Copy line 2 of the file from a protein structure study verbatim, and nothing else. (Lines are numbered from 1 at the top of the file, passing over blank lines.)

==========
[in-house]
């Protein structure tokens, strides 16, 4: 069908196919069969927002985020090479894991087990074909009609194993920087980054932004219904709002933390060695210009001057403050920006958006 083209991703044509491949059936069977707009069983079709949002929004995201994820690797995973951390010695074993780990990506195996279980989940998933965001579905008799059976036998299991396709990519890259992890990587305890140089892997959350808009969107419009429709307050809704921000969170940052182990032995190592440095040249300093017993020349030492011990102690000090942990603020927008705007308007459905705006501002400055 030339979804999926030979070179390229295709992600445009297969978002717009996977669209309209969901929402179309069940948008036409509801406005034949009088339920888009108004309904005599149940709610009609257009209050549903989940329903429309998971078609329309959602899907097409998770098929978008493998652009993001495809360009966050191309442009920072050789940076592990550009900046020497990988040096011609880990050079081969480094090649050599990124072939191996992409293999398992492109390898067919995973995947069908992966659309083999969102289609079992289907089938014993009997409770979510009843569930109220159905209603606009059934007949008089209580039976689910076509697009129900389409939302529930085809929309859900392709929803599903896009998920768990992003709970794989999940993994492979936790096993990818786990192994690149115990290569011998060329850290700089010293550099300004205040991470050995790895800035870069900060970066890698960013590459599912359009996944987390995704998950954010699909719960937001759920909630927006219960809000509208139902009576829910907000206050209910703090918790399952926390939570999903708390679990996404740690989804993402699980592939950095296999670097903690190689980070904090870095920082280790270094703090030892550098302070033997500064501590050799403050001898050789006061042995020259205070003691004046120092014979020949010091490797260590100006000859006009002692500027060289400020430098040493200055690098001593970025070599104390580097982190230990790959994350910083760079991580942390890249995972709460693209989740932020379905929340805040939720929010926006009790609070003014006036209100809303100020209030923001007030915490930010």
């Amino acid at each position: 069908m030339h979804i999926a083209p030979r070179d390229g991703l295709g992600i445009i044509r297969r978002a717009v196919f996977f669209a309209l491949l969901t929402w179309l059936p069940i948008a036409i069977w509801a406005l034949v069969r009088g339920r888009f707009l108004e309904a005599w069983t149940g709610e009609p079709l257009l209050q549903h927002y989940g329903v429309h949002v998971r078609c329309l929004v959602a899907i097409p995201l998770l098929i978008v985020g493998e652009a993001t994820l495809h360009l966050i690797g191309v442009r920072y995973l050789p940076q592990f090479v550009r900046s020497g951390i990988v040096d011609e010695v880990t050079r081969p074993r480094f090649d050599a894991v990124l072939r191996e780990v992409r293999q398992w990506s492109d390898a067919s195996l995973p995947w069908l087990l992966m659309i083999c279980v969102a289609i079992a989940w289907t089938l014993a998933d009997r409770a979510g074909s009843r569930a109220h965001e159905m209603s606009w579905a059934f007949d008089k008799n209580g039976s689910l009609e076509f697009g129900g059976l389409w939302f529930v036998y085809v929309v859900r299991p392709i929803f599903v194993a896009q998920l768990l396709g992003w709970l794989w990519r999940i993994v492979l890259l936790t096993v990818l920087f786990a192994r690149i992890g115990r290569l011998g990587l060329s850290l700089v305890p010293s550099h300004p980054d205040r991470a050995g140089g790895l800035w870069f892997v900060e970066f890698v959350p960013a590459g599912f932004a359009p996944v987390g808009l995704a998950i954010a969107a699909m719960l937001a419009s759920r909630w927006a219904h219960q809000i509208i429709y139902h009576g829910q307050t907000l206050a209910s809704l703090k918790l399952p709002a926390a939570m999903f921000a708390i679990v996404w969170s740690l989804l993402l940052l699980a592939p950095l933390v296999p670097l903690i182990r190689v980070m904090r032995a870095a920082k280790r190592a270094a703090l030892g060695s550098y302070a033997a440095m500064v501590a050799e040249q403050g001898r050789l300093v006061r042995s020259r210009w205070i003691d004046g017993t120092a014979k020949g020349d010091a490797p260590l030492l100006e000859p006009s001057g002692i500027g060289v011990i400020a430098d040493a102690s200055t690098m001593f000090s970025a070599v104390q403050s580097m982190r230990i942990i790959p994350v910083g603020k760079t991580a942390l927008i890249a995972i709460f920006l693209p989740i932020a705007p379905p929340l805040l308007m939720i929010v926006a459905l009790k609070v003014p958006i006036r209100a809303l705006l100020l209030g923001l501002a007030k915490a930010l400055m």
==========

């Protein structure tokens, strides 16, 4: 069908196919069969927002985020090479894991087990074909009609194993920087980054932004219904709002933390060695210009001057403050920006958006 083209991703044509491949059936069977707009069983079709949002929004995201994820690797995973951390010695074993780990990506195996279980989940998933965001579905008799059976036998299991396709990519890259992890990587305890140089892997959350808009969107419009429709307050809704921000969170940052182990032995190592440095040249300093017993020349030492011990102690000090942990603020927008705007308007459905705006501002400055 030339979804999926030979070179390229295709992600445009297969978002717009996977669209309209969901929402179309069940948008036409509801406005034949009088339920888009108004309904005599149940709610009609257009209050549903989940329903429309998971078609329309959602899907097409998770098929978008493998652009993001495809360009966050191309442009920072050789940076592990550009900046020497990988040096011609880990050079081969480094090649050599990124072939191996992409293999398992492109390898067919995973995947069908992966659309083999969102289609079992289907089938014993009997409770979510009843569930109220159905209603606009059934007949008089209580039976689910076509697009129900389409939302529930085809929309859900392709929803599903896009998920768990992003709970794989999940993994492979936790096993990818786990192994690149115990290569011998060329850290700089010293550099300004205040991470050995790895800035870069900060970066890698960013590459599912359009996944987390995704998950954010699909719960937001759920909630927006219960809000509208139902009576829910907000206050209910703090918790399952926390939570999903708390679990996404740690989804993402699980592939950095296999670097903690190689980070904090870095920082280790270094703090030892550098302070033997500064501590050799403050001898050789006061042995020259205070003691004046120092014979020949010091490797260590100006000859006009002692500027060289400020430098040493200055690098001593970025070599104390580097982190230990790959994350910083760079991580942390890249995972709460693209989740932020379905929340805040939720929010926006009790609070003014006036209100809303100020209030923001007030915490930010």